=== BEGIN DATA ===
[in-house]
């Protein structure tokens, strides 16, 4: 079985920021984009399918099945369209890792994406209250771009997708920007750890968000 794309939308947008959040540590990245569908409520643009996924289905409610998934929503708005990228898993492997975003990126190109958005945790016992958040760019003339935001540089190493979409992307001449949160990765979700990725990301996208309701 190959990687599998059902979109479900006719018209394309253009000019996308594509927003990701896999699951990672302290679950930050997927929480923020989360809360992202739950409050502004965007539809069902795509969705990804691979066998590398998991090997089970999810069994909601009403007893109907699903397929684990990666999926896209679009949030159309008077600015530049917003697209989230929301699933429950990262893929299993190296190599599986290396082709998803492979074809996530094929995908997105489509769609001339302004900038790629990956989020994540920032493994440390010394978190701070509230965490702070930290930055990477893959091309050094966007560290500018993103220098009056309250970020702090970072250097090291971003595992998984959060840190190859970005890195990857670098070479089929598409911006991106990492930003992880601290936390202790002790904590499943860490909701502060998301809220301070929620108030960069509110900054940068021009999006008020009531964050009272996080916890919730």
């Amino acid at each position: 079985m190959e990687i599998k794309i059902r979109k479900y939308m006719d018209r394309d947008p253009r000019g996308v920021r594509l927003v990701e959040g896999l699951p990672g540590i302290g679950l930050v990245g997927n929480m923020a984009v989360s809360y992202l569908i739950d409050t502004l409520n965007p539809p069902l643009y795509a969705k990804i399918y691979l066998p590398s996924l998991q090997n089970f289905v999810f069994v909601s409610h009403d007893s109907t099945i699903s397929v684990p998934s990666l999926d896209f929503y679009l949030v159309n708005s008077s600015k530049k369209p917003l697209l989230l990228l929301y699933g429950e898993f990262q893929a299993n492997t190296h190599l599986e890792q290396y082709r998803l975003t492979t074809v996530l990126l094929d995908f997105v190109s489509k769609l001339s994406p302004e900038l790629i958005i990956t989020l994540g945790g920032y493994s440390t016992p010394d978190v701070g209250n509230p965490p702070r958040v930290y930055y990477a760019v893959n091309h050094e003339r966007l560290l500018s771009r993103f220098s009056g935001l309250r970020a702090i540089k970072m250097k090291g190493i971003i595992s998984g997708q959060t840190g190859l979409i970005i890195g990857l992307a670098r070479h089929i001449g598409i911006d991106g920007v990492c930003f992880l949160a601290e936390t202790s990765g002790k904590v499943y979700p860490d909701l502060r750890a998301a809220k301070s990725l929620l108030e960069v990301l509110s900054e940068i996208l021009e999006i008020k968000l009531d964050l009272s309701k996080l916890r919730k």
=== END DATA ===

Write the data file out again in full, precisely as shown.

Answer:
[in-house]
């Protein structure tokens, strides 16, 4: 079985920021984009399918099945369209890792994406209250771009997708920007750890968000 794309939308947008959040540590990245569908409520643009996924289905409610998934929503708005990228898993492997975003990126190109958005945790016992958040760019003339935001540089190493979409992307001449949160990765979700990725990301996208309701 190959990687599998059902979109479900006719018209394309253009000019996308594509927003990701896999699951990672302290679950930050997927929480923020989360809360992202739950409050502004965007539809069902795509969705990804691979066998590398998991090997089970999810069994909601009403007893109907699903397929684990990666999926896209679009949030159309008077600015530049917003697209989230929301699933429950990262893929299993190296190599599986290396082709998803492979074809996530094929995908997105489509769609001339302004900038790629990956989020994540920032493994440390010394978190701070509230965490702070930290930055990477893959091309050094966007560290500018993103220098009056309250970020702090970072250097090291971003595992998984959060840190190859970005890195990857670098070479089929598409911006991106990492930003992880601290936390202790002790904590499943860490909701502060998301809220301070929620108030960069509110900054940068021009999006008020009531964050009272996080916890919730």
């Amino acid at each position: 079985m190959e990687i599998k794309i059902r979109k479900y939308m006719d018209r394309d947008p253009r000019g996308v920021r594509l927003v990701e959040g896999l699951p990672g540590i302290g679950l930050v990245g997927n929480m923020a984009v989360s809360y992202l569908i739950d409050t502004l409520n965007p539809p069902l643009y795509a969705k990804i399918y691979l066998p590398s996924l998991q090997n089970f289905v999810f069994v909601s409610h009403d007893s109907t099945i699903s397929v684990p998934s990666l999926d896209f929503y679009l949030v159309n708005s008077s600015k530049k369209p917003l697209l989230l990228l929301y699933g429950e898993f990262q893929a299993n492997t190296h190599l599986e890792q290396y082709r998803l975003t492979t074809v996530l990126l094929d995908f997105v190109s489509k769609l001339s994406p302004e900038l790629i958005i990956t989020l994540g945790g920032y493994s440390t016992p010394d978190v701070g209250n509230p965490p702070r958040v930290y930055y990477a760019v893959n091309h050094e003339r966007l560290l500018s771009r993103f220098s009056g935001l309250r970020a702090i540089k970072m250097k090291g190493i971003i595992s998984g997708q959060t840190g190859l979409i970005i890195g990857l992307a670098r070479h089929i001449g598409i911006d991106g920007v990492c930003f992880l949160a601290e936390t202790s990765g002790k904590v499943y979700p860490d909701l502060r750890a998301a809220k301070s990725l929620l108030e960069v990301l509110s900054e940068i996208l021009e999006i008020k968000l009531d964050l009272s309701k996080l916890r919730k």